If it's snow you're looking for, the eternal winter of Vermont will not let you down. It's more than just fondue and mulled wine though. Holistic resorts like the Topnotch resort offer reiki, aromatherapy massages and hot tubs with a view of the mountains. Retreat here to escape the chaos of ski lift queues and snowball fights.

 

mexico //

Lastly, we take a skip, hop and a jump over the U.S.A and head to Mexico. Aside from some of the freshest, tastiest food in the world you will find a plethora of choice when it comes to relaxation. Ayurveda, yoga, surf or stay on an ecological reserve - Mexico has a little something for everyone. To step away from the beaten track, surround yourself with nature on Holbox Island. To be the social butterfly soak up the sun in Sayulita.

 

photo: unsplash Clem Onojeghuo

 

If you enjoyed reading our post, feel free to share via our ready-to-go tweet link.

 

 

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mahabis guide // 'no interruptions day' https://mahabis.com/blogs/journal/no-interruptions-day mahabis guide // 'no interruptions day'
mahabis guide // no interruptions day
mahabis guide // 'no interruptions day'
mahabis

mahabis guide // 'no interruptions day'

As we draw close to the end of the year, it's easy to crave the feeling that something has been accomplished. Although in all likelihood the year has been filled with hurdles and successes, it's easy to allow small tasks to hang over your head like a grey cloud.

 

 

why //

Feelings of a lack of productivity can lead to low morale and malaise, and that's no way to feel when you're about to enter a brand new year. Luckily, there's an easy fix to tie up those loose ends; add a holiday to your calendar. Perhaps not an all-expenses paid trip to Hawaii (although that would do the trick too), we're talking about joining in celebrating 'No Interruptions Day'.

 

when //

For many, it’s just another day at work or running errands, but the last day of the year has now been unofficially dubbed 'No Interruptions Day'. We have to admit, December 31 is as good a time as any to find time to hunker down and tick of any pesky 'to-do' items that have been nagging in the back of our minds. 

 

mahabis guide // no interruptions day

what //

Searching for the origins of No Interruptions Day draws a blank and yet it seems to be a fairly widespread tradition: 'Although this day has no official origin or proclamation, essentially it came about due to those in the workforce. Unfortunately not everyone has this day off and for many folks it’s just another day on the job.' [1]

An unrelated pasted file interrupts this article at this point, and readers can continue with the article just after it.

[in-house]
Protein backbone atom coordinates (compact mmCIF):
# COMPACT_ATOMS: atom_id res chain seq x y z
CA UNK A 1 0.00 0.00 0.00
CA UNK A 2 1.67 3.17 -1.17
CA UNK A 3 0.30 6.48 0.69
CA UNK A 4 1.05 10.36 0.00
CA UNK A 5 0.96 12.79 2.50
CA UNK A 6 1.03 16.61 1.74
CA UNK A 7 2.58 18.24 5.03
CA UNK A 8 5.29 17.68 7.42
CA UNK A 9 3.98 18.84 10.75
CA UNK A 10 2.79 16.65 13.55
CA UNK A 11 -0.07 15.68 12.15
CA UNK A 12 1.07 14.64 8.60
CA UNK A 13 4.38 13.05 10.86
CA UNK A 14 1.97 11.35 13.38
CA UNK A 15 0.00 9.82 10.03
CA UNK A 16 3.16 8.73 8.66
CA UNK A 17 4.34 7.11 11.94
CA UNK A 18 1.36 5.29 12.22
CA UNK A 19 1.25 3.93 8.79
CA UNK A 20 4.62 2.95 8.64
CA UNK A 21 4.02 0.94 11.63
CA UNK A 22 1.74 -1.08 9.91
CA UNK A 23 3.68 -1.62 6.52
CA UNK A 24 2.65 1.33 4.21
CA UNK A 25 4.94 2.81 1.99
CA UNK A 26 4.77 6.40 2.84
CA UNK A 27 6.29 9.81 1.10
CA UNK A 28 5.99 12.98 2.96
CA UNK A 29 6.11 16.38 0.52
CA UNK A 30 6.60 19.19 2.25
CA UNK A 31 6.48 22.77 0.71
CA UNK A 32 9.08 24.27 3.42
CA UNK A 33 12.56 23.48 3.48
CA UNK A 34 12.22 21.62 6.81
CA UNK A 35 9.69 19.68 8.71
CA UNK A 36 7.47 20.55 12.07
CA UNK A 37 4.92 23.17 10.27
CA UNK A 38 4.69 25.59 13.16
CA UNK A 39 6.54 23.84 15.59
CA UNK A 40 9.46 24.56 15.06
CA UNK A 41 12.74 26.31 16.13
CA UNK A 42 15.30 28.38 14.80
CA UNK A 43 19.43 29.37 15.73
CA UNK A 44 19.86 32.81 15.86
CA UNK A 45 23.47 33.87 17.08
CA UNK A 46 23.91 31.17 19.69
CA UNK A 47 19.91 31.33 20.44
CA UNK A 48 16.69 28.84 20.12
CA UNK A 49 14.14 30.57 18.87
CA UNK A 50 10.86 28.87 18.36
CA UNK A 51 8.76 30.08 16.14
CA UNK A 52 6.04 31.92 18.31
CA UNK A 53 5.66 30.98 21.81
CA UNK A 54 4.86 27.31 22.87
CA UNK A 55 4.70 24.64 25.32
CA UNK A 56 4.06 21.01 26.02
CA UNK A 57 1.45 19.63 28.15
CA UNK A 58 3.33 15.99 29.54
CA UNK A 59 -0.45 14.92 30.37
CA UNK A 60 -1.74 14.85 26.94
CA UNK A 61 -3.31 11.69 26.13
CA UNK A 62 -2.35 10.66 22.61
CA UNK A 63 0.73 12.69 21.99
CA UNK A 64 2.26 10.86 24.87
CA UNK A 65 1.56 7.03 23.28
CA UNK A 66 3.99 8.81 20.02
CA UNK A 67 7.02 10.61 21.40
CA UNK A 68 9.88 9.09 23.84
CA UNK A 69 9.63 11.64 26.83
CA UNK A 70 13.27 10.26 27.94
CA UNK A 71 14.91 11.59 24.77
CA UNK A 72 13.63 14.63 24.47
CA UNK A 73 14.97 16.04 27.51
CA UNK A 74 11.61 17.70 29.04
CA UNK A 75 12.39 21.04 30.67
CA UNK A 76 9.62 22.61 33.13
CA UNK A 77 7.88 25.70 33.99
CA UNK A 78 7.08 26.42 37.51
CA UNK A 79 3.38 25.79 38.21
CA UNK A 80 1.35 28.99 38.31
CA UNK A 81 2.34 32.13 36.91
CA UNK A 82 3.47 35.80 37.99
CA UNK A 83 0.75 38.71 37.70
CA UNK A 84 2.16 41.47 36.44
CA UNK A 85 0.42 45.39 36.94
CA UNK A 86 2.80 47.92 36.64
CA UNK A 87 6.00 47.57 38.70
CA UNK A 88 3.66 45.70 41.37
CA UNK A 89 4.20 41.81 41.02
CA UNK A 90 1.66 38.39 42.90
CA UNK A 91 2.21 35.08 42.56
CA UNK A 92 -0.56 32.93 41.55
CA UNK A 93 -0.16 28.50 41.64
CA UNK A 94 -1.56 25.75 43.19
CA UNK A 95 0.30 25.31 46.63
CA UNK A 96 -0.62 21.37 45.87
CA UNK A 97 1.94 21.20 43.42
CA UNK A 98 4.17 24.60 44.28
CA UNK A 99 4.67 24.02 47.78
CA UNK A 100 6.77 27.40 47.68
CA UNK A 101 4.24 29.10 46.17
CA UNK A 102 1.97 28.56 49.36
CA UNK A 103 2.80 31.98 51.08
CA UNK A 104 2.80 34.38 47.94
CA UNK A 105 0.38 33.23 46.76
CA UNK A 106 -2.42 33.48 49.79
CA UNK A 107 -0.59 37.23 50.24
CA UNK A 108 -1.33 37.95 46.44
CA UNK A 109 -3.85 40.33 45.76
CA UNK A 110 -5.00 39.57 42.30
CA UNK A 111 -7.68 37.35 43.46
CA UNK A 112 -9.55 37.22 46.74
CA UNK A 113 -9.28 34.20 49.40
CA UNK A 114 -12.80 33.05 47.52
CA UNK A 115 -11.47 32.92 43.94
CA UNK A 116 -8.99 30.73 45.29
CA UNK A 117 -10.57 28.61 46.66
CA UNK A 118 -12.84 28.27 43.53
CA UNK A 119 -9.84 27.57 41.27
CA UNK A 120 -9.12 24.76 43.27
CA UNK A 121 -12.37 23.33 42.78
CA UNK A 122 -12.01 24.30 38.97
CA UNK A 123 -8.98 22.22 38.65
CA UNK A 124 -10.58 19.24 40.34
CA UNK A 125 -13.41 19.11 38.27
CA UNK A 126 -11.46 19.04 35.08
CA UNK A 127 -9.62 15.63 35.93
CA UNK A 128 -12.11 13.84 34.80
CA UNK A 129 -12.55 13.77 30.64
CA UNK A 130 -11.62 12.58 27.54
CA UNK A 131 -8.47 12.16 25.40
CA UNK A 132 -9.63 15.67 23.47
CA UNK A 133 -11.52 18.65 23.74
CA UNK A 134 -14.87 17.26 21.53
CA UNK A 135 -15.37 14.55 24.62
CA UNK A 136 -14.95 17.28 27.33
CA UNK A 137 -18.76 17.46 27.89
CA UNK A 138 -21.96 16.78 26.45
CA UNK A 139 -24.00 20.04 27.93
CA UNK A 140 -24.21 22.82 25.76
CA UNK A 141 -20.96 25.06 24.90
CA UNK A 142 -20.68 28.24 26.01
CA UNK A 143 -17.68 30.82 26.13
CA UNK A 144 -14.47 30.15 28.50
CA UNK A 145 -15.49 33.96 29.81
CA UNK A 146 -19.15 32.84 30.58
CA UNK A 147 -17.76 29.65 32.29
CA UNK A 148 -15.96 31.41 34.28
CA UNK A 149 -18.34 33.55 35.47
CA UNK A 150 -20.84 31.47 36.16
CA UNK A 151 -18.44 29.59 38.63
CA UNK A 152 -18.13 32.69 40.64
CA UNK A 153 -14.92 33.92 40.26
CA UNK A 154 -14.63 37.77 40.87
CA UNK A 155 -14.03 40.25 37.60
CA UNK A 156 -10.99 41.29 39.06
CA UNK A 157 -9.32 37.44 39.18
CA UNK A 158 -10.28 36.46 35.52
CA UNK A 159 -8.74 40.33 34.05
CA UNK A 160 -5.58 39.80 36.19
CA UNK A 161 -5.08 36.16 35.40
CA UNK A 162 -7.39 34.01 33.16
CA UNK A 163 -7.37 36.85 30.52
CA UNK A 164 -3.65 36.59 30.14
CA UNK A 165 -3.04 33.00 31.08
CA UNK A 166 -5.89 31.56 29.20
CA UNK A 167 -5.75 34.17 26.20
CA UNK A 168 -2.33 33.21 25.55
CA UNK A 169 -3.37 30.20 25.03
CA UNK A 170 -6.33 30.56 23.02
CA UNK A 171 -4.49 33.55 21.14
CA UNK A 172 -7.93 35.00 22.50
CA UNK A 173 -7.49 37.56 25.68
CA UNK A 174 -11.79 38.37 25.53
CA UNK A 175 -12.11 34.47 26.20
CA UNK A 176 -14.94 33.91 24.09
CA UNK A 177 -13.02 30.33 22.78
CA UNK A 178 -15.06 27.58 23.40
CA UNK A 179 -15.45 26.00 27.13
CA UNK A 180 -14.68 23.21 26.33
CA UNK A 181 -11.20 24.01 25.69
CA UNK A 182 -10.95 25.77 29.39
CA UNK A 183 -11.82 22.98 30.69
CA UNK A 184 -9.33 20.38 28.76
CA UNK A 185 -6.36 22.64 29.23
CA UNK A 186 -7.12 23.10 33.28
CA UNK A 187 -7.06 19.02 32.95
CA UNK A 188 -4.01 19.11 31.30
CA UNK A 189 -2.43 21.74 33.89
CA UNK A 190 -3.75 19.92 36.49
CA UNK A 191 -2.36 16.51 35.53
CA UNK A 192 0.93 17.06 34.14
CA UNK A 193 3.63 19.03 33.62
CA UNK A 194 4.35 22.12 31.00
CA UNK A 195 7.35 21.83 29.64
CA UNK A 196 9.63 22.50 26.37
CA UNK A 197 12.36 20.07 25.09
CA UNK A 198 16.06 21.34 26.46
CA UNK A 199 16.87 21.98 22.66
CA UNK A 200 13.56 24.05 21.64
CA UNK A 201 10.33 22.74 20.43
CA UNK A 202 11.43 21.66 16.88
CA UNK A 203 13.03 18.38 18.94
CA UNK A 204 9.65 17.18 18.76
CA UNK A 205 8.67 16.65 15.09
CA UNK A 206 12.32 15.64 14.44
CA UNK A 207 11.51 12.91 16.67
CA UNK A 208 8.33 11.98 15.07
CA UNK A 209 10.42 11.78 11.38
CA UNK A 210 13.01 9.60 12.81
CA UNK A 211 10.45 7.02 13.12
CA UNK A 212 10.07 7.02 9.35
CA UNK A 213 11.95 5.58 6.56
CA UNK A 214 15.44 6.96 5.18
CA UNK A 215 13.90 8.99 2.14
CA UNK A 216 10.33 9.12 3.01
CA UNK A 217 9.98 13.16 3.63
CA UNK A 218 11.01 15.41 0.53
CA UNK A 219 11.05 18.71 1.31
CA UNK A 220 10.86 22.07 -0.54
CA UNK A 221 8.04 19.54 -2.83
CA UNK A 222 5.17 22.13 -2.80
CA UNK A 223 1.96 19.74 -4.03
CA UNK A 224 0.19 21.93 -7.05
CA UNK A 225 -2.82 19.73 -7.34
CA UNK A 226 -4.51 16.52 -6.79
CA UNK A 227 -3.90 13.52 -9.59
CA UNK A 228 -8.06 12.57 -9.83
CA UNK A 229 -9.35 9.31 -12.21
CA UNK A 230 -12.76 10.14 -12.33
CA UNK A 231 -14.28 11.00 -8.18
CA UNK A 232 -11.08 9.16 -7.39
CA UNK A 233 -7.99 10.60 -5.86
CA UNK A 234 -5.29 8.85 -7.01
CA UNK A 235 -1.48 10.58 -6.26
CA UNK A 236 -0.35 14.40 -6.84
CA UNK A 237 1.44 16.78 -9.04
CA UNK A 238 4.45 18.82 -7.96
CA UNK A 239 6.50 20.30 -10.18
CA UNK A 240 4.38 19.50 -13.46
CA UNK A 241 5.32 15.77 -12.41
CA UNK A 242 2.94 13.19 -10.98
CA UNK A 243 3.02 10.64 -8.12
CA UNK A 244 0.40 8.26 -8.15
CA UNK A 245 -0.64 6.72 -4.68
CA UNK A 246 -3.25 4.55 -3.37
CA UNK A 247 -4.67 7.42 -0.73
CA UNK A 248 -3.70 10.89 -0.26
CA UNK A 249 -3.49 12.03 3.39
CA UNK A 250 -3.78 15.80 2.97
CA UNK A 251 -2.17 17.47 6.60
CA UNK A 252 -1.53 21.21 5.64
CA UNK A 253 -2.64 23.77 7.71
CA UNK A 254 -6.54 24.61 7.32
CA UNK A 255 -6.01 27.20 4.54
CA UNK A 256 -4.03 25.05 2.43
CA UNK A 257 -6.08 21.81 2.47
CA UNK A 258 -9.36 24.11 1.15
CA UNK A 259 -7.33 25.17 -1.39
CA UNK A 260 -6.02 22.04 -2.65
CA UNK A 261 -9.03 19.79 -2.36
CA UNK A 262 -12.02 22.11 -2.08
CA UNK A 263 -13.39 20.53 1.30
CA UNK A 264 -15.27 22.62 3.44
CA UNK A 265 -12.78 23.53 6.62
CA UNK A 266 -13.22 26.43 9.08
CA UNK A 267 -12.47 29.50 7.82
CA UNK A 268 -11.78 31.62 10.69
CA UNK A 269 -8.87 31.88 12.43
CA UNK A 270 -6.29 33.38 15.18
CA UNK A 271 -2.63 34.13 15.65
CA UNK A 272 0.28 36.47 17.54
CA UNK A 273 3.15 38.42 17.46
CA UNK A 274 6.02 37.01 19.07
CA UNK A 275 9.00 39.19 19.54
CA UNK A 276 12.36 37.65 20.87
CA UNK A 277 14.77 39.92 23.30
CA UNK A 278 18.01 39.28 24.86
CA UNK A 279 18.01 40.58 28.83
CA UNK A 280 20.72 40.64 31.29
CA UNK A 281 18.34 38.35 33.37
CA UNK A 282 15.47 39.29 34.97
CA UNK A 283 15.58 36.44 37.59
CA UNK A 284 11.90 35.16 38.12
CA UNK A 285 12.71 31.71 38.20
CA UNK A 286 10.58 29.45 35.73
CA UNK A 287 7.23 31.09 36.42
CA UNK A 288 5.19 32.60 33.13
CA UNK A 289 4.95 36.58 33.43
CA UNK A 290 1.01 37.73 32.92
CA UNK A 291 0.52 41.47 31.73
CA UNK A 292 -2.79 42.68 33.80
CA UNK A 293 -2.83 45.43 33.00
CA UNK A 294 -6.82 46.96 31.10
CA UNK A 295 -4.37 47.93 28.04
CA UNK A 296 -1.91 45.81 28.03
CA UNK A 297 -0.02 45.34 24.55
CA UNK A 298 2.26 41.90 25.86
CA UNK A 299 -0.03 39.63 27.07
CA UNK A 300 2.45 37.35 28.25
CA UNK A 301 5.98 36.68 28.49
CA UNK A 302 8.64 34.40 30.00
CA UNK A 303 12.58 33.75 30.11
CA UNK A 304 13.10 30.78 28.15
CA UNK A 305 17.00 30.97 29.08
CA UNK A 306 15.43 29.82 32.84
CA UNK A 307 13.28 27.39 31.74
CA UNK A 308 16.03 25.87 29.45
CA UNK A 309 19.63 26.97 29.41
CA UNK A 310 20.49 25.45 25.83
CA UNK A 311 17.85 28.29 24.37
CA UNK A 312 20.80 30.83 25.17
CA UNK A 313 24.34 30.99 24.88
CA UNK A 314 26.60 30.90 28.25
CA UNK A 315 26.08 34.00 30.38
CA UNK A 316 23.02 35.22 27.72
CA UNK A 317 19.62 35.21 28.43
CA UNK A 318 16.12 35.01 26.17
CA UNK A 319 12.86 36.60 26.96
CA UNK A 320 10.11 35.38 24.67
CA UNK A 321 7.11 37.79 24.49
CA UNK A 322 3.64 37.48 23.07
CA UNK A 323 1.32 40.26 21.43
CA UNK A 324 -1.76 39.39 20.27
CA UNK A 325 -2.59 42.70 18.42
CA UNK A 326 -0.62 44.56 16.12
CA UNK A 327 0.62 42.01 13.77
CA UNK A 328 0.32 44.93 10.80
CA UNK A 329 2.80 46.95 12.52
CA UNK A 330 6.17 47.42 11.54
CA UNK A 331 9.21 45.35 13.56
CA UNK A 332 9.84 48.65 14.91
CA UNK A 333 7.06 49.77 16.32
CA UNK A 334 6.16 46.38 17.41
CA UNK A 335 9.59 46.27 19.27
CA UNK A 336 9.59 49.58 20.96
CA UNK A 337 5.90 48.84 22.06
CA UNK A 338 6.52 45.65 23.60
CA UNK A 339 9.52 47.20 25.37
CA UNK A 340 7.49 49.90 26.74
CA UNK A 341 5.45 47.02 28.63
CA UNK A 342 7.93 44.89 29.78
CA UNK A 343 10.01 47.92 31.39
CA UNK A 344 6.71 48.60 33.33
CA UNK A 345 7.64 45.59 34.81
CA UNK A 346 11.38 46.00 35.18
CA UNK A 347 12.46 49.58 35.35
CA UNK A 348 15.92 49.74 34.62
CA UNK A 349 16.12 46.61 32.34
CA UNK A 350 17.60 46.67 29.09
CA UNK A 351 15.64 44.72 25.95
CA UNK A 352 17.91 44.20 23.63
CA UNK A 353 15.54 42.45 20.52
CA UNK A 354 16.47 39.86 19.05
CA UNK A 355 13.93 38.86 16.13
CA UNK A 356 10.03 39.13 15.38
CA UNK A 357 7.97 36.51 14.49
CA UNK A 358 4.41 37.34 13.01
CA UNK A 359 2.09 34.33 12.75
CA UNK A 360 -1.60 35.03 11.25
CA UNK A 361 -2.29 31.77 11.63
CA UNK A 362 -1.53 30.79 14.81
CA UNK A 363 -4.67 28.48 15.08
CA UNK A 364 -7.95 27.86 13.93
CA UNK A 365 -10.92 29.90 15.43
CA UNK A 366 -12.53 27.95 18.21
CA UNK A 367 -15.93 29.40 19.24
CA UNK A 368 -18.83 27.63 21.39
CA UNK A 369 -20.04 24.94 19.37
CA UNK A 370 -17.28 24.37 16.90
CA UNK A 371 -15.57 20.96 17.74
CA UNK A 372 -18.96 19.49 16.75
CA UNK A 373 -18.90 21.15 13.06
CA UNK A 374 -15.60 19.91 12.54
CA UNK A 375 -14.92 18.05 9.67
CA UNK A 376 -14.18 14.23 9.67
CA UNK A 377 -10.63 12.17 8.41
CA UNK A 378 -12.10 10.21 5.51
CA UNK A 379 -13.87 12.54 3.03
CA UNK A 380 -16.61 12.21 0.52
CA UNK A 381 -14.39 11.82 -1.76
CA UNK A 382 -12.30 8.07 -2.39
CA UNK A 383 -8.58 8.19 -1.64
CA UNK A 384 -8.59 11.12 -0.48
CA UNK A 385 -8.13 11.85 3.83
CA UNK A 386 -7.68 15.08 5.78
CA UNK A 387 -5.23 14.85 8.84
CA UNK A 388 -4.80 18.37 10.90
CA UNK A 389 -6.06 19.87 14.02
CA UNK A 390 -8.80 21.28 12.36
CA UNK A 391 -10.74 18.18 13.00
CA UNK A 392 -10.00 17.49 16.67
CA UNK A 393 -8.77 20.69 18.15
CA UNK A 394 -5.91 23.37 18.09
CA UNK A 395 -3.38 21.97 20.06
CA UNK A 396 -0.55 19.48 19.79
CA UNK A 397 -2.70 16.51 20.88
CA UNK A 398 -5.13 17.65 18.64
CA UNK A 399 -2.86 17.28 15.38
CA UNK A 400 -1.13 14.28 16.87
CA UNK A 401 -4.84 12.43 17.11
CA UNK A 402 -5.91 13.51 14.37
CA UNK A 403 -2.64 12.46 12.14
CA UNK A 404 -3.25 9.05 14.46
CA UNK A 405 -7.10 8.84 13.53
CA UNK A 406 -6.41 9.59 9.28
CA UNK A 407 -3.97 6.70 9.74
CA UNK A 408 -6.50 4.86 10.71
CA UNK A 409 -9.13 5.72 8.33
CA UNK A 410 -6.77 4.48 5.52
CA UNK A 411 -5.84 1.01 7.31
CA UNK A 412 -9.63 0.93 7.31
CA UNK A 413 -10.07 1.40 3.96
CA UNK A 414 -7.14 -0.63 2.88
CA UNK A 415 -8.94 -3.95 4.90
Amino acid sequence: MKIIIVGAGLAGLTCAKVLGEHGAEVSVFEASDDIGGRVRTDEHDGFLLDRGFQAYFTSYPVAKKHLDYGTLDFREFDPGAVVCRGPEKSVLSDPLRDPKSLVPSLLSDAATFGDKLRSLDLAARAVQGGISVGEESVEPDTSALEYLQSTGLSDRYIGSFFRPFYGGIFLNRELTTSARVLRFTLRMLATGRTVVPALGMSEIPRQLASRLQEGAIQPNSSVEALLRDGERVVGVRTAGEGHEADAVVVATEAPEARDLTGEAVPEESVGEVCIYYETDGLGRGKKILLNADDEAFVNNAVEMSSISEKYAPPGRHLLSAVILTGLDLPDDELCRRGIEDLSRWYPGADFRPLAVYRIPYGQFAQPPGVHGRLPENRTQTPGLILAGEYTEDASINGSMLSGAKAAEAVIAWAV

how //

A study at the University of California found that people struggle through as many as 20 interruptions an hour at work, and especially around the end of the year it can be difficult to concentrate. Efficiency expert Edward G. Brown said in interviews that when someone asks for a minute of your time that 'a minute is never a minute'. These so-called 'time bandits' could be anything from phone calls, idle chat, unnecessary meetings... so allow yourself to be closed off. Give yourself enough time, quiet and space to feel accomplished for the end of this year.

 

who //

Although this seems to be a trend that began in the workplace, work productivity is not the only thing that can suffer from constant interruption; our personal relationships can be easily affected by constant interruptions and distractions. Dedicate your No Interruptions Day to quality time, face to face, with friends and family. Alternatively, after a hectic festive season, maybe the someone who deserves an uninterrupted day to themselves is you.

 

So take a break. Put your feet up. And let yourself unwind ...uninterrupted. 

 

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mahabis lifestyle // six perks of winter https://mahabis.com/blogs/journal/mahabis-lifestyle-winter-perks mahabis lifestyle // six perks of winter
mahabis lifestyle // the perks of winter
mahabis lifestyle // six perks of winter
mahabis

mahabis lifestyle // six perks of winter

In the depths of winter, especially in colder countries, it's often tempting to be sucked into wishing away the time until spring. Bonding over complaints about the weather and succumbing to colds and sniffles almost becomes commonplace. However we'd like to explore a more positive side of winter and share some of the things we enjoy about the chillier months. 

 mahabis lifestyle // our 6 winter highlights

1. clear air //

With the absence of sunshine and the appearance of frost, comes a crispness to the air. Somehow the cool air tastes and smells fresher. The summer haze replaced with snowflakes and visible breath may be cold, but when you wrap up warm you can go for long walks unfettered by pollen, allergies or sticky heat.

 

 

2. health benefits //